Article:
support there, she arrived in Marseilles in April, made her way to the Vendée, where she tried to instigate an uprising against
the new regime, and was imprisoned, much to the embarrassment of
He was further dismayed when after her
release the Duchess married the Count de Luchessi-Palli, a minor
Neapolitan noble. As a result of this morganatic
match, Charles banned her from seeing
invitation of Emperor
Francis I of Austria, the Bourbons moved to Prague in winter
1832/33 and were given lodging at the Hradschin Palace by the Emperor.
In September 1833, Bourbon
legitimists gathered in Prague to celebrate the Duke of Bordeaux's
thirteenth birthday. They expected grand celebrations but Charles X
merely proclaimed his grandson's majority. On the same day,
after much cajoling by Chateaubriand, Charles agreed to a meeting
with his daughter-in-law, which took place in Leoben on 13
The children of the Duchess refused to meet
with her after they had learnt of her second marriage. Charles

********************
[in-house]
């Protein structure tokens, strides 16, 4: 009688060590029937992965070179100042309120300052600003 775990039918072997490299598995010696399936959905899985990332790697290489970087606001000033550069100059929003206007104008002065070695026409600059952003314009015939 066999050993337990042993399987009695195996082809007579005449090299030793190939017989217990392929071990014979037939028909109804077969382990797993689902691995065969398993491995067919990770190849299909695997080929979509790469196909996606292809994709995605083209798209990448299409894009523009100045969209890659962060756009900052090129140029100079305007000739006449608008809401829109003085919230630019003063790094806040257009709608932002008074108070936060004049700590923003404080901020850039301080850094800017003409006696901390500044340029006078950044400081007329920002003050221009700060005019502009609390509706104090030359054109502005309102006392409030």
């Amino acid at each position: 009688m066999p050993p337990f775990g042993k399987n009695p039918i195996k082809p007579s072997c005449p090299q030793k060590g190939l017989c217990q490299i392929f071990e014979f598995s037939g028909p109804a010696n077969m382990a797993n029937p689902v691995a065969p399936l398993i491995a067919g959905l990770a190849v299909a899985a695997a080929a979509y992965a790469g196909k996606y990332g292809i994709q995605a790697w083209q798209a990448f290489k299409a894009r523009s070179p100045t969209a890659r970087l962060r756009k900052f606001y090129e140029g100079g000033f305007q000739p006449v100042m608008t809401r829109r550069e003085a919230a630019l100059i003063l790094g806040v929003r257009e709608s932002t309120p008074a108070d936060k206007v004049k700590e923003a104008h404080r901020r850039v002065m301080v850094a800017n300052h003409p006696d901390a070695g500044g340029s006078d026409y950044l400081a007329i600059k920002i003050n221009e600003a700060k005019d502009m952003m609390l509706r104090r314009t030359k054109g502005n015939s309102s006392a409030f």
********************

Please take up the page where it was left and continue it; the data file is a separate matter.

refused the various demands by the Duchess, but after protests from
his other daughter-in-law, the Duchess of Angoulême, gave in again.
In the summer of 1834, he again allowed the Duchess of Berry to see
death of Emperor Francis in March 1835, the Bourbons left Hradschin
Palace as the new Emperor Ferdinand wished to use the palace
for his coronation. the Bourbons first moved to Teplitz, but as Ferdinand wanted to use Hradschin on a more
permanent basis, they purchased Kirchberg Castle.
there was postponed due to an outbreak of cholera
in the locality. In the meantime, Charles
left for the warmer climate on Austria's Mediterranean coast in
October 1835. Upon his arrival at Gorizia he caught
cholera and died on 6 November 1836.
The townspeople draped
their windows in black to mourn him. Charles was interred